lifestyle

5 ways to make cocktails in 2018



Cocktail culture has had a shake up since the Mad Men days, when ‘cocktail party’ brought to mind fussy fashion and fine glassware. Fast forward to 2018 and we’re much more relaxed: think G&Ts on picnic blankets, and jeans in place of cocktail dresses.

Modern cocktails are all about simple serves, great ingredients, and relaxed environments – and the quality’s never been better, as our understanding of flavour and provenance has grown over the years.

Look around and you can see cocktails mirroring the rising food trends of ingredient-lead dishes, as we move on from complicated techniques in both food and drinks, and instead channel our focus into quality ingredients and seasonality. Botanical, foraged and even vegan ingredients have been pouring their way into our glasses.

Whipping up cocktails at home is on the rise, too – a recent study by Tanqueray, Gordon’s and Baileys revealed that almost a quarter of the 2000 people who took part listed cocktail making as the top skill they’d most love to master, and a huge one in five of us already claim ourselves as ‘cocktail aficionados’. 

I got together with Anna Jones, author of A Modern Way to Cook and A Modern Way to Eat, to explore how we’re drinking cocktails in the modern day, from the flavours we’re loving to the best cocktails to pair with food. 

Anna Jones (L) and Abbie Moulton (Abbie Moulton) / Photo by Matt Russell 

Here are our tips and recipes for enjoying cocktails at home.

The more casual, the better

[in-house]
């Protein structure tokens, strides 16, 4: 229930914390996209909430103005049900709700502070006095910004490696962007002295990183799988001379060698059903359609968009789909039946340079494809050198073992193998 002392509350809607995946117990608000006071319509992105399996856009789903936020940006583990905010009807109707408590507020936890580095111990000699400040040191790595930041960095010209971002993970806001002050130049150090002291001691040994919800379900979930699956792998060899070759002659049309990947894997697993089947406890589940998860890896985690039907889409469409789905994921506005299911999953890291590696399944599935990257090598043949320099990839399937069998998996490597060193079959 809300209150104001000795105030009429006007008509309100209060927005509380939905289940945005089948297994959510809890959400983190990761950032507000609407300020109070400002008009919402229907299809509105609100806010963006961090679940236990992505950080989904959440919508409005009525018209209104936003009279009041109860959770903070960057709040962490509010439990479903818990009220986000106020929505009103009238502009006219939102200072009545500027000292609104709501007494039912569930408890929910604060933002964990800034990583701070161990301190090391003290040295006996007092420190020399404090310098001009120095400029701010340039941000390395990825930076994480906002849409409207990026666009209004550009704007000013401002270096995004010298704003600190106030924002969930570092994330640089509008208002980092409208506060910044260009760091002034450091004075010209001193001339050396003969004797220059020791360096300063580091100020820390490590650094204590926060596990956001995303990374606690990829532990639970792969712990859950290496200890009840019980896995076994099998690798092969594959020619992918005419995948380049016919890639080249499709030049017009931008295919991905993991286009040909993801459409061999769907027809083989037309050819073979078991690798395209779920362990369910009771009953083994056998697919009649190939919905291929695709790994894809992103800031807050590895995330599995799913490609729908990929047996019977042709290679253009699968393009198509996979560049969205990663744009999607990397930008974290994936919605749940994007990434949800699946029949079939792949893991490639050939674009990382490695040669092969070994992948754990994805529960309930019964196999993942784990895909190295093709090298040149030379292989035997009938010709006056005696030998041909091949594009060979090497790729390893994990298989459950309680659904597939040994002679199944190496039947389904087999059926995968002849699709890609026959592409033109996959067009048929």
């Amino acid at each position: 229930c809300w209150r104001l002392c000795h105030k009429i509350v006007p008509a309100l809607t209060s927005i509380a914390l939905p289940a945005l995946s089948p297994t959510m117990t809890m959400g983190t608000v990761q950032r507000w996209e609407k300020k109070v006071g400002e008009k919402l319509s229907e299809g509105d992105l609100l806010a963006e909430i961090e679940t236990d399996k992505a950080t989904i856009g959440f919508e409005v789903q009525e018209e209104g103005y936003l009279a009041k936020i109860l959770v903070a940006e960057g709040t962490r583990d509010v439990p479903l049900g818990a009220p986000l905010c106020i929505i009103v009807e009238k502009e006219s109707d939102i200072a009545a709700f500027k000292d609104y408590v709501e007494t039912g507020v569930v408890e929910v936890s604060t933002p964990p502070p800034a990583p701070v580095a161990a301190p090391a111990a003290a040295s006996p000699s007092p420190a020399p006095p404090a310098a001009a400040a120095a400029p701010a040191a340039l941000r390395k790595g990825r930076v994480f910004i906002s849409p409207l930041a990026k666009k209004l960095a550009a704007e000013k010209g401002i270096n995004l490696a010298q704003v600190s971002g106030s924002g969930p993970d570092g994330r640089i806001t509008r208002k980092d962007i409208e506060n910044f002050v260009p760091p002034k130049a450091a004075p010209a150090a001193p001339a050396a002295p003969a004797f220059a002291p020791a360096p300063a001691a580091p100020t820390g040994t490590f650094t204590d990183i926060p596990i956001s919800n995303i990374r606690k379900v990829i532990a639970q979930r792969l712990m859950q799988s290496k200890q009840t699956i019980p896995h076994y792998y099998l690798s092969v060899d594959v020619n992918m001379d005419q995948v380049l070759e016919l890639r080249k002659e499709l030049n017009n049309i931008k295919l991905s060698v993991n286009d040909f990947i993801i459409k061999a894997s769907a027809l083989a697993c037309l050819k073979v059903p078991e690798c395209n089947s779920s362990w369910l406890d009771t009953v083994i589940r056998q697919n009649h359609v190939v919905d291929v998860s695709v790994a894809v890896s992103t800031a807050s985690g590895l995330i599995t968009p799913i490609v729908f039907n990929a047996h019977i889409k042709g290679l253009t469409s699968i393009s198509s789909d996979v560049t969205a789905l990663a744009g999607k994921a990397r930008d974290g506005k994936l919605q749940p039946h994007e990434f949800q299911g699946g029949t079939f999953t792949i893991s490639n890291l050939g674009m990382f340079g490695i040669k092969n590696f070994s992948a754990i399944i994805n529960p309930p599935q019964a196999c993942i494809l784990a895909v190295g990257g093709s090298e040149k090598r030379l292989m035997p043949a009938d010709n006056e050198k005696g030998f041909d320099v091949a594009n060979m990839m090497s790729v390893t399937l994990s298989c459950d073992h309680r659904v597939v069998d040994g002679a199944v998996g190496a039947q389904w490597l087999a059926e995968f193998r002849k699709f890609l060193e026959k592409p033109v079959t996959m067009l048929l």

We’ve got enough to deal with in 2018 without worrying about ‘the rules’ when it comes to drinking at home. From sundowners on rooftops to gin and tonics in back gardens, today’s cocktail culture is more about bringing people together. Put the dinner jazz away, stick on a playlist you love, and get some mates around. You can even try leaving those pesky phones in bags for some true ‘in the moment’ joy.

Quality ingredients over showy technique

Maybe you can rattle that cocktail shaker like a pro, and if you can, good for you! But for the rest of us, it’s still easy peasy to make a great-tasting cocktail without the kit, by starting with the best ingredients. Quality spirits, a good mixer, fresh herbs and seasonal flavours all make a difference. You can jazz up a simple G&T by adding frozen berries, or try giving it a botanical edge with a sprig of rosemary.

Anna Jones (Matt Russell)

Easy Improvisations

If the cocktails you’re making do call for a bit of equipment, you’ll be surprised at how a lot of the stuff you’ve already got in your kitchen can be used in place of a classic cocktail kit. Anna points out that you can use the end of a rolling pin in a sturdy mixing bowl as a muddler, or try swapping a shaker for the bottom of a bullet blender and its lid.

“There’s no need to get caught up on serving equipment either,” says Anna, “mismatched glassware looks amazing, and you can make a cocktail look ultra-impressive by simply freezing juice and flowers into ice cube trays.”

Cocktails and Food

We all love a cocktail before and after dinner, but they work amazingly with food as well. The flavours in one can really lift and enhance the flavours in the other – just think of those classic combos like pea and mint, and how great they taste together. You can get that same result by pairing cocktails to ingredients in your dishes. To put it to the test, we did a little flavour pairing of our own. Anna whipped up a seriously impressive taco feast, while I mixed a Mexican-inspired Gin Collins with ginger, chilli and lime. The heat and spice in the cocktail worked wonders with the vibrant flavours in the tacos and salsa, and with that, I think we’ve found a new go-to party combo.

Our take on a Mexican dinner party (Matt Russell)

You can find more tips in Anna Jones’ brand new The Modern Cocktail Guide, packed with amazing cocktail recipes, food pairing tricks, and hints & hacks for throwing your own at-home cocktail sipping session. It’s out now and it’s free to download.

Abbie Moulton is ES Lifestyle’s wine and drink columnist. Follow her @abbiemoulton





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